Opinion: Can Christian citizenship survive?

Discussion in 'General Baptist Discussions' started by gb93433, Jun 19, 2009.

  1. gb93433

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    Active Member

    Jun 26, 2003
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    The entire story is at http://www.abpnews.com/index.php?option=com_content&task=view&id=4165&Itemid=9

    It seems increasingly clear that Christians in America have no viable understanding of what used to be called “Christian citizenship.”

    Let’s use these two working definitions to anchor our discussion:
    Citizenship is the condition of being vested with the rights, privileges, and duties associated with being a citizen; that is, a member of a political community who owes some sort of allegiance to that community and is in turn entitled to its protection.

    Christian citizenship refers to the particular rights, privileges, and duties of Christians in relation to the nations in which they are citizens, and the way these rights and responsibilities cohere with their allegiance to Jesus Christ as Lord.

    A first observation is that most Americans, simply as Americans, have thought very little about basic questions of citizenship. We may be aware of our rights and privileges in relation to the United States of America and its various levels of government, but tend to think very little about our correlated duties and responsibilities. Probably most of us can barely name any of those duties, other than paying taxes and obeying the law.
  2. Freedom

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    May 18, 2009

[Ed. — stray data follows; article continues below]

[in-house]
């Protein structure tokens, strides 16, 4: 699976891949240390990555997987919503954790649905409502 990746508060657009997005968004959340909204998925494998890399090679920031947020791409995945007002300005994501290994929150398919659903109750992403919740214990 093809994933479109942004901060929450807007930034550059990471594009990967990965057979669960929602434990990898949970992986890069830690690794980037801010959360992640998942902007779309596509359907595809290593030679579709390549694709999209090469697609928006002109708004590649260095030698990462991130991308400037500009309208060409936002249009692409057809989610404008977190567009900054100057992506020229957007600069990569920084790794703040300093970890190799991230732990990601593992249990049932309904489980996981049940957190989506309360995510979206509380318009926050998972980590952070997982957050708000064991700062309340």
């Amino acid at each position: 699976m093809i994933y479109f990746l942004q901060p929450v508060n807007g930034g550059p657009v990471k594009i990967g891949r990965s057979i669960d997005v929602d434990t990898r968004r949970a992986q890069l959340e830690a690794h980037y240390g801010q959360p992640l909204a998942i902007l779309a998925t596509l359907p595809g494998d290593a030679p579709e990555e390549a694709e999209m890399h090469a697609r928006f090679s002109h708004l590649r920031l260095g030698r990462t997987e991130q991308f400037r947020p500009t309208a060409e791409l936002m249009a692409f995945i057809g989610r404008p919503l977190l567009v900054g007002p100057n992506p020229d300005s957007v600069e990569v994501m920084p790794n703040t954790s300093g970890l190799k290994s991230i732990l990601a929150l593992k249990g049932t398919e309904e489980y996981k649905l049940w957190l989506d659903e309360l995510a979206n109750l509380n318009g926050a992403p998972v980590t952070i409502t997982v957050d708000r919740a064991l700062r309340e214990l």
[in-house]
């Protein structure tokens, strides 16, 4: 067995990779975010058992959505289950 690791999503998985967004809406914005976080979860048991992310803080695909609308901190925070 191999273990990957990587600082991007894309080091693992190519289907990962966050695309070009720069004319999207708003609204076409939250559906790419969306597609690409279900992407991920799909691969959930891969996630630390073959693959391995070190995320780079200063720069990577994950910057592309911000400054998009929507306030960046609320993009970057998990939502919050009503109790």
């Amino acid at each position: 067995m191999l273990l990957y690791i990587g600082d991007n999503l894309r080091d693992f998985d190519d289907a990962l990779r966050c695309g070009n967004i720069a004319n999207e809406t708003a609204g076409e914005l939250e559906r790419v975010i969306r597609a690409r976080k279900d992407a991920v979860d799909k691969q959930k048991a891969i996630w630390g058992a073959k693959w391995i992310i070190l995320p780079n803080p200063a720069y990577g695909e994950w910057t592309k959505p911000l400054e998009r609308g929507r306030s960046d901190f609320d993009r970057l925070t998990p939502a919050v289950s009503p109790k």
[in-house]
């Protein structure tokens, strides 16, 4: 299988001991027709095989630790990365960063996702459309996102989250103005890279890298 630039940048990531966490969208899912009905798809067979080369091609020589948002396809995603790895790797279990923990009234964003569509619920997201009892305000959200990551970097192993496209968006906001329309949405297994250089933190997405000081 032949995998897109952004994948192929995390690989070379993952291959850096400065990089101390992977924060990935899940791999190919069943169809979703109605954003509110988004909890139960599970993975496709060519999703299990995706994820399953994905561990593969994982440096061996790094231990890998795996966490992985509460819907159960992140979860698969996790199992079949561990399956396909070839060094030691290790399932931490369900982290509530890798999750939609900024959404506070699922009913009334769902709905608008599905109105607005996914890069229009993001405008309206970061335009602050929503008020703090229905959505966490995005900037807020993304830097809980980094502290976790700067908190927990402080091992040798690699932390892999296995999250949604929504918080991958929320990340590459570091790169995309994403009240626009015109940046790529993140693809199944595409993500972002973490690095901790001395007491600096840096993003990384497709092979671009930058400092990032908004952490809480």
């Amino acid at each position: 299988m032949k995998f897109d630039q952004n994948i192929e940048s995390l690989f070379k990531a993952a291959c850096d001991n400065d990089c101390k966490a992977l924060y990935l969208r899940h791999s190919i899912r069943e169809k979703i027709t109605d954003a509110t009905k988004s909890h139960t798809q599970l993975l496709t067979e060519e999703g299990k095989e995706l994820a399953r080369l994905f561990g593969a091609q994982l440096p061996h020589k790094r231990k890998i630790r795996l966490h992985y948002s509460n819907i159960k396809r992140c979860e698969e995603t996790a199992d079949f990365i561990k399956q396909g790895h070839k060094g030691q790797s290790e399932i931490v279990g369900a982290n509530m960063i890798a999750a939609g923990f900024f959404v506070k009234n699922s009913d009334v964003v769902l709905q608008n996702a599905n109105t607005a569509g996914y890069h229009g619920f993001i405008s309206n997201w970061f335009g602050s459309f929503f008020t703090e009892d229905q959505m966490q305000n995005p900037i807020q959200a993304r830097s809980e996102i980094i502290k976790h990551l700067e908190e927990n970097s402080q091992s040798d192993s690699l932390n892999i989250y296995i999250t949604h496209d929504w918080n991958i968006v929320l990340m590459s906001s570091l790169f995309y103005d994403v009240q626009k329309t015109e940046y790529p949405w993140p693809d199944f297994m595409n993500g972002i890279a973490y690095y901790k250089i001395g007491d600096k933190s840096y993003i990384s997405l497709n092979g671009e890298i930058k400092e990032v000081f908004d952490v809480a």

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    This is an insightful article. The author says:

    The apostasy option is my term for Christian citizenship in which loyalty to the nation is primary, but is conflated and confused with loyalty to Christ. This kind of Christian citizen is passionate about America and acts as if everything that advances America’s cause advances Christ’s as well. Where there might be points of tension between our Christian and national allegiances -- as in the use of torture or fighting wars of choice -- this kind of Christian citizen finds a way to relax the tension so that Jesus the Lord does not in fact challenge any aspect of American national interest.

    I call this the apostasy option because this kind of idolatrous national henotheism is, indeed, a form of apostasy. I think it is the primary way most well-meaning American Christians do their citizenship.


    This is a good description of all those who call for America to be a "Christian nation." These fuse their love for country with their professed love for Jesus.

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